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What’s In a Name?

40,001 Best Baby Names

Submitter: Baby name books can provide for hours of fun and a whole variety of drinking games. I love them as much as the next 27-year-old single librarian. But like any good thing, even baby name books can go bad. This one has gone as bad as that carton of cream you left in the back of your fridge. Hilarious in its breadth of pigeon-holing children and marginally offensive in how it tries to get you to pre-define your kids, this book might not be “the very best baby name book ever”.

Holly: This book has some seriously weird lists.  I wouldn’t necessarily weed it…but I wouldn’t necessarily have BOUGHT it, either!

(Above) Submitter: As a friend of many teachers, I was at first shocked and appalled, but I assumed that this list was there to prevent you from using these names.

Holly:Schmoopie?  Really?

(Above) Submitter: Really? We needed a list of names of death-row inmates? Who hasn’t always wanted to name my child after John Wayne (Gacy).

(Above) Submitter: Gay and lesbian couples somehow need to name their children from a separate list? Not to mention, when I hear “Caleb” and “Celeste”, I think children of same-sex couples? Well, this book was clearly written in the 80s, right? This was ok then, right?

Holly: I’d be interested to see what list my name is on in this book.

61 Responses to What’s In a Name?

  • It’s pretty sad to have to admit that this is the most up-date baby-name book at my local library. It’s a good thing we’re part of a regional system that has more up-to-date and less odd books available from other libraries. :S

  • katz–I would imagine it is. I would also guess that library demand might be okay since people probably won’t BUY the books (like they used to) but may feel they’re worth checking out.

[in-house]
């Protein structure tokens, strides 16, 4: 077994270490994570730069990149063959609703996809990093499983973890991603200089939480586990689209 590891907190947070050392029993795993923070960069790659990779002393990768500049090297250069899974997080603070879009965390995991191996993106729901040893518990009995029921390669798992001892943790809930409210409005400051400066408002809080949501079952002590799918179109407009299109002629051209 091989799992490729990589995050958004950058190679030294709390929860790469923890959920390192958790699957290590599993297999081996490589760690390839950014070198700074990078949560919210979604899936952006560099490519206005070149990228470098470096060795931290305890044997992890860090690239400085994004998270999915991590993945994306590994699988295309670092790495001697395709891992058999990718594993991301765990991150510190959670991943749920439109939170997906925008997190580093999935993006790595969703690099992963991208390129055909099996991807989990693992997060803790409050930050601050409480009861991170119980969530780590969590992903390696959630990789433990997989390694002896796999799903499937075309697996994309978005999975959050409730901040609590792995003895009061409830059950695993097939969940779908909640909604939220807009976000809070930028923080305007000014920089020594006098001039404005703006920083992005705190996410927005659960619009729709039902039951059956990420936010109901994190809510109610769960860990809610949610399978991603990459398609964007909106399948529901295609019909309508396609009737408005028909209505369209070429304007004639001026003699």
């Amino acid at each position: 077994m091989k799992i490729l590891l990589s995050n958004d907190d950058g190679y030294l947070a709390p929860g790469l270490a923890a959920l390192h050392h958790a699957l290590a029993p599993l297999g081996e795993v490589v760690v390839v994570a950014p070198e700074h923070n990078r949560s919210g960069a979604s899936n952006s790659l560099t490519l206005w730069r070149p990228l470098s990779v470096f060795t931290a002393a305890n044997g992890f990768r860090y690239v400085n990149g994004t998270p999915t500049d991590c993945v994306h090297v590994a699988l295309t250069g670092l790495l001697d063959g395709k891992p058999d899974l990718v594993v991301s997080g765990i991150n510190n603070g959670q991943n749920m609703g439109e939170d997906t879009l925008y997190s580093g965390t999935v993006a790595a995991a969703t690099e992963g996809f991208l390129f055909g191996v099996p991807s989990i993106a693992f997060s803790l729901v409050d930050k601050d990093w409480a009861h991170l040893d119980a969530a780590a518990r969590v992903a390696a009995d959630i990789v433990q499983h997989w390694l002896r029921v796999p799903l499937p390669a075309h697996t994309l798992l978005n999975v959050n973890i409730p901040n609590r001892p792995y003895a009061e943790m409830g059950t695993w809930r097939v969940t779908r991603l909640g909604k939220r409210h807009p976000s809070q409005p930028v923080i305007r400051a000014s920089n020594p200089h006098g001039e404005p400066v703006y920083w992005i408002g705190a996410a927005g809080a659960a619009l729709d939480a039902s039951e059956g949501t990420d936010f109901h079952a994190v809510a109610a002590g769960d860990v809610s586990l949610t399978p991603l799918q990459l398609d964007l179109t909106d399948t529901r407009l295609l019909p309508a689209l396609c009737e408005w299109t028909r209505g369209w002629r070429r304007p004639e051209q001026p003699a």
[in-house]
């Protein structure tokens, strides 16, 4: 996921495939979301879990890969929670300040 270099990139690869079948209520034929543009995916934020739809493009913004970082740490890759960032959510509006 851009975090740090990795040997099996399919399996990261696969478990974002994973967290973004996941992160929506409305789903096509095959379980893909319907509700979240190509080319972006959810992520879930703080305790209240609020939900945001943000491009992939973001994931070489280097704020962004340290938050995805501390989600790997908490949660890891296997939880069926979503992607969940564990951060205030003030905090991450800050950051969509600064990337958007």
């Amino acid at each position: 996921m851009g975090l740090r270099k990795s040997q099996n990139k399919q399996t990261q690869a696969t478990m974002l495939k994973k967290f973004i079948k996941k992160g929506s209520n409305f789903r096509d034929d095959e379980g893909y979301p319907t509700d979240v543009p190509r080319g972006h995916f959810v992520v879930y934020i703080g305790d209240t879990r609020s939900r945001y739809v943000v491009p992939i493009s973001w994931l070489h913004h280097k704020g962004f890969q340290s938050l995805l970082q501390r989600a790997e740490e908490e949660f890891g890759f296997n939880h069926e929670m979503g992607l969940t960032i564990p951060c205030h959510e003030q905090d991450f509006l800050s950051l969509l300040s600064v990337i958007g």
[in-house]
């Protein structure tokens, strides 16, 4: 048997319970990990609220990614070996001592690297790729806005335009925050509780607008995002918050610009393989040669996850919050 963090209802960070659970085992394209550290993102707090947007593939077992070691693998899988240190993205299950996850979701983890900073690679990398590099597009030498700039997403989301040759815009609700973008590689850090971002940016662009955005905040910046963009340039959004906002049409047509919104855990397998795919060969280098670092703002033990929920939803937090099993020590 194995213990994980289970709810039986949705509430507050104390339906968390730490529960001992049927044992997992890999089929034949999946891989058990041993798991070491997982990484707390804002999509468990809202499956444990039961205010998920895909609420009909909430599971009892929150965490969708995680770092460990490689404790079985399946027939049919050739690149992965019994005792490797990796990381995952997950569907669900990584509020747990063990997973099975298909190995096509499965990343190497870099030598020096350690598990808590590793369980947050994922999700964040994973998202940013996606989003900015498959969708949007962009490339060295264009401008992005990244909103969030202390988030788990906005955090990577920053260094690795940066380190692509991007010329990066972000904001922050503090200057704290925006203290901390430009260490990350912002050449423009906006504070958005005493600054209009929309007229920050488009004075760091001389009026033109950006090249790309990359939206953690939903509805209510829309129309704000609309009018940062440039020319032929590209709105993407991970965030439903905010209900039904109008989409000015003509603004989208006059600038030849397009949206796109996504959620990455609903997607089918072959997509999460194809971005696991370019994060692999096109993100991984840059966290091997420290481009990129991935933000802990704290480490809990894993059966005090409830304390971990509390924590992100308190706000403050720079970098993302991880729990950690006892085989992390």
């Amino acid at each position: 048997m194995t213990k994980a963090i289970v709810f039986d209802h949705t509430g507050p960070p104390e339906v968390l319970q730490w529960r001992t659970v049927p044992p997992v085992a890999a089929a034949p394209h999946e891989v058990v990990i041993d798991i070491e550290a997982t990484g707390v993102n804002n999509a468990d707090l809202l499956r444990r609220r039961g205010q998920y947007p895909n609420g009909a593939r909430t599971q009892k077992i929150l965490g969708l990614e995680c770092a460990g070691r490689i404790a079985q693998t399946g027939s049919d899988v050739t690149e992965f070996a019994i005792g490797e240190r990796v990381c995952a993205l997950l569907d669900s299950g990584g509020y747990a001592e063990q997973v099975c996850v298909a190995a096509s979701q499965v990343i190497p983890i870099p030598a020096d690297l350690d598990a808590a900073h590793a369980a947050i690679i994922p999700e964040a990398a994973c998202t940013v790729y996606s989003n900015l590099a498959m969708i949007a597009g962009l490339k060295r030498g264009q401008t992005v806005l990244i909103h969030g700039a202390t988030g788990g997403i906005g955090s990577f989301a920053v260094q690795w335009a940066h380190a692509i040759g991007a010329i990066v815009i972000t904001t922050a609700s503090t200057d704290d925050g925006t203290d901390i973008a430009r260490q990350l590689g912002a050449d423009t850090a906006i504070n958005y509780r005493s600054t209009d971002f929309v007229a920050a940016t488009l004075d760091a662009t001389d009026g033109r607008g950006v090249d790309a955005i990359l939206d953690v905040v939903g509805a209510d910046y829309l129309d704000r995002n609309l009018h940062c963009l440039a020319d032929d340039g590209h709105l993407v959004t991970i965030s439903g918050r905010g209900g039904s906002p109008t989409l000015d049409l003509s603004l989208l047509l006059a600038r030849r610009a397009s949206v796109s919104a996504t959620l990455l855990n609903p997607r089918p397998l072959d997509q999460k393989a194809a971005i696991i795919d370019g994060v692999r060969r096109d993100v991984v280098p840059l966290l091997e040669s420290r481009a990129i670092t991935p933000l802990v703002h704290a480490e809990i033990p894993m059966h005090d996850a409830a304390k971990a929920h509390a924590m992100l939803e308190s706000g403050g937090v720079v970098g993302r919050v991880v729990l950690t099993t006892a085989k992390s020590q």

However, I fully suggest that if it’s at all possible, anyone who is even remotely interested in baby name books should look at Baby Name Wizard. The sibling matching name thing is fascinating.

  • I love this book because it’s so incredibly crazy. I love how “Cricket” and “Indiana” are “burdensome girl names,” but “Snooks,” “Buffalo,” and “Sundancer” are presumably OK because they’re on the “names that make you smile” list.

    And then I ended up devoting several posts to its ridiculousness for the benefit of of friend searching for baby names because every time you think you’re done, more pops up (“alternative spellings for names you can’t pronounce;” Malachi=Malla-Ki; Allegra=Alaygrah; Daphne=Dafnee).

  • I actually have this book, too. The 40,001 count is highly inflated because the authors list invented names the average person would never think of using, and they also count multiple spellings and derivations of names as separate names.

  • Just throwing this in for fun: In the late 19th C. there was a ruthless train robber / killer named Marion C. Hedgepeth. Do you think the fancy name was responsible?


  • My real first name is Aileen, so it makes me crazy that it’s now associated with a serial killer. It’s a good Irish name, shared by plenty of people who aren’t killers.
    I love crazy name books like this, though.

  • I propose new legislation. All American children should be named using real English words. Daphne, for instance, would be spelled Daft Knee. Caleb would be Kale Ebb. Colin would be Call In. Any name that couldn’t be rendered this way would be banned.

  • I can’t see how a teacher could mispronounce “Seth” unless it involved a speech impediment and spraying the entire front row.

  • The only Shmoopie I know is a dog. He lives in Shanghai, China. It is a cute name for a cute dog.

  • Oh my god im cracking up! apperently my name is meant for the child of a gay couple.